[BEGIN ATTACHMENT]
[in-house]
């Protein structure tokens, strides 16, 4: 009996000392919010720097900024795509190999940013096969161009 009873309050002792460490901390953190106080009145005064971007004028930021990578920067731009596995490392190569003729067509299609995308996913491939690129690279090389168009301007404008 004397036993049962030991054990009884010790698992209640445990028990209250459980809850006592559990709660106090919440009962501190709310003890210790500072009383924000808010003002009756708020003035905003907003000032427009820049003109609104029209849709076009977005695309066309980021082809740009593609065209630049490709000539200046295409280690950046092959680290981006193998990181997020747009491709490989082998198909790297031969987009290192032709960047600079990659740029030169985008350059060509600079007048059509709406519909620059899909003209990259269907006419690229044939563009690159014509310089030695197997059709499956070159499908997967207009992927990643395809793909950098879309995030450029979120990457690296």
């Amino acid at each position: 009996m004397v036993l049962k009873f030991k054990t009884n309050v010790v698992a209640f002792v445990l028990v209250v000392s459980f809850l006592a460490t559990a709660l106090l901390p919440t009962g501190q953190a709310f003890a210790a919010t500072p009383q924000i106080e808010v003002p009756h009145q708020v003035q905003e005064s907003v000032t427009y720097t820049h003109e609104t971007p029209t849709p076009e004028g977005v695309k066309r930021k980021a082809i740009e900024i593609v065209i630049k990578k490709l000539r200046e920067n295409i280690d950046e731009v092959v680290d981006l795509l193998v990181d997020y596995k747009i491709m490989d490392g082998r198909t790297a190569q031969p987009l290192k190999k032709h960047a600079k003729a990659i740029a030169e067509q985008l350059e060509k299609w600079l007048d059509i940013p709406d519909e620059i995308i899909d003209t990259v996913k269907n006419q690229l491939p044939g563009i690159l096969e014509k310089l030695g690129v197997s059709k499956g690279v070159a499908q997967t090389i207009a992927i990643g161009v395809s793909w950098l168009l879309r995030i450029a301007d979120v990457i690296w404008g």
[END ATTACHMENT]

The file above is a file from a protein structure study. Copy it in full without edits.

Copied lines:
[in-house]
């Protein structure tokens, strides 16, 4: 009996000392919010720097900024795509190999940013096969161009 009873309050002792460490901390953190106080009145005064971007004028930021990578920067731009596995490392190569003729067509299609995308996913491939690129690279090389168009301007404008 004397036993049962030991054990009884010790698992209640445990028990209250459980809850006592559990709660106090919440009962501190709310003890210790500072009383924000808010003002009756708020003035905003907003000032427009820049003109609104029209849709076009977005695309066309980021082809740009593609065209630049490709000539200046295409280690950046092959680290981006193998990181997020747009491709490989082998198909790297031969987009290192032709960047600079990659740029030169985008350059060509600079007048059509709406519909620059899909003209990259269907006419690229044939563009690159014509310089030695197997059709499956070159499908997967207009992927990643395809793909950098879309995030450029979120990457690296």
């Amino acid at each position: 009996m004397v036993l049962k009873f030991k054990t009884n309050v010790v698992a209640f002792v445990l028990v209250v000392s459980f809850l006592a460490t559990a709660l106090l901390p919440t009962g501190q953190a709310f003890a210790a919010t500072p009383q924000i106080e808010v003002p009756h009145q708020v003035q905003e005064s907003v000032t427009y720097t820049h003109e609104t971007p029209t849709p076009e004028g977005v695309k066309r930021k980021a082809i740009e900024i593609v065209i630049k990578k490709l000539r200046e920067n295409i280690d950046e731009v092959v680290d981006l795509l193998v990181d997020y596995k747009i491709m490989d490392g082998r198909t790297a190569q031969p987009l290192k190999k032709h960047a600079k003729a990659i740029a030169e067509q985008l350059e060509k299609w600079l007048d059509i940013p709406d519909e620059i995308i899909d003209t990259v996913k269907n006419q690229l491939p044939g563009i690159l096969e014509k310089l030695g690129v197997s059709k499956g690279v070159a499908q997967t090389i207009a992927i990643g161009v395809s793909w950098l168009l879309r995030i450029a301007d979120v990457i690296w404008g």